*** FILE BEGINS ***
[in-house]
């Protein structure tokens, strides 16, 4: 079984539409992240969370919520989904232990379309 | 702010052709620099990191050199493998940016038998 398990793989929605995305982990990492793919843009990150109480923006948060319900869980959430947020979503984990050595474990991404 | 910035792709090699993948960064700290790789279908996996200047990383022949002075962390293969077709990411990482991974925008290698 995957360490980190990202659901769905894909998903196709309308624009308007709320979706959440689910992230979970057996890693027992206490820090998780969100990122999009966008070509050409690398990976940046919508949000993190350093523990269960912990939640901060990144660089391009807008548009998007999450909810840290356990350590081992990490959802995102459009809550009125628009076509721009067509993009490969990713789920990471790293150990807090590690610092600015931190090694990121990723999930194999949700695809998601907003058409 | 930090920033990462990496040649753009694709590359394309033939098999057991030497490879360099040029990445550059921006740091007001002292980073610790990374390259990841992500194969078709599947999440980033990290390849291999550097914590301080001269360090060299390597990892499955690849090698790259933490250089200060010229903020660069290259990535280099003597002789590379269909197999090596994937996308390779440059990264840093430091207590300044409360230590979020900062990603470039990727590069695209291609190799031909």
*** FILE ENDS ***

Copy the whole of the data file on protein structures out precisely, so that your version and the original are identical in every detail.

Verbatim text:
[in-house]
């Protein structure tokens, strides 16, 4: 079984539409992240969370919520989904232990379309 | 702010052709620099990191050199493998940016038998 398990793989929605995305982990990492793919843009990150109480923006948060319900869980959430947020979503984990050595474990991404 | 910035792709090699993948960064700290790789279908996996200047990383022949002075962390293969077709990411990482991974925008290698 995957360490980190990202659901769905894909998903196709309308624009308007709320979706959440689910992230979970057996890693027992206490820090998780969100990122999009966008070509050409690398990976940046919508949000993190350093523990269960912990939640901060990144660089391009807008548009998007999450909810840290356990350590081992990490959802995102459009809550009125628009076509721009067509993009490969990713789920990471790293150990807090590690610092600015931190090694990121990723999930194999949700695809998601907003058409 | 930090920033990462990496040649753009694709590359394309033939098999057991030497490879360099040029990445550059921006740091007001002292980073610790990374390259990841992500194969078709599947999440980033990290390849291999550097914590301080001269360090060299390597990892499955690849090698790259933490250089200060010229903020660069290259990535280099003597002789590379269909197999090596994937996308390779440059990264840093430091207590300044409360230590979020900062990603470039990727590069695209291609190799031909």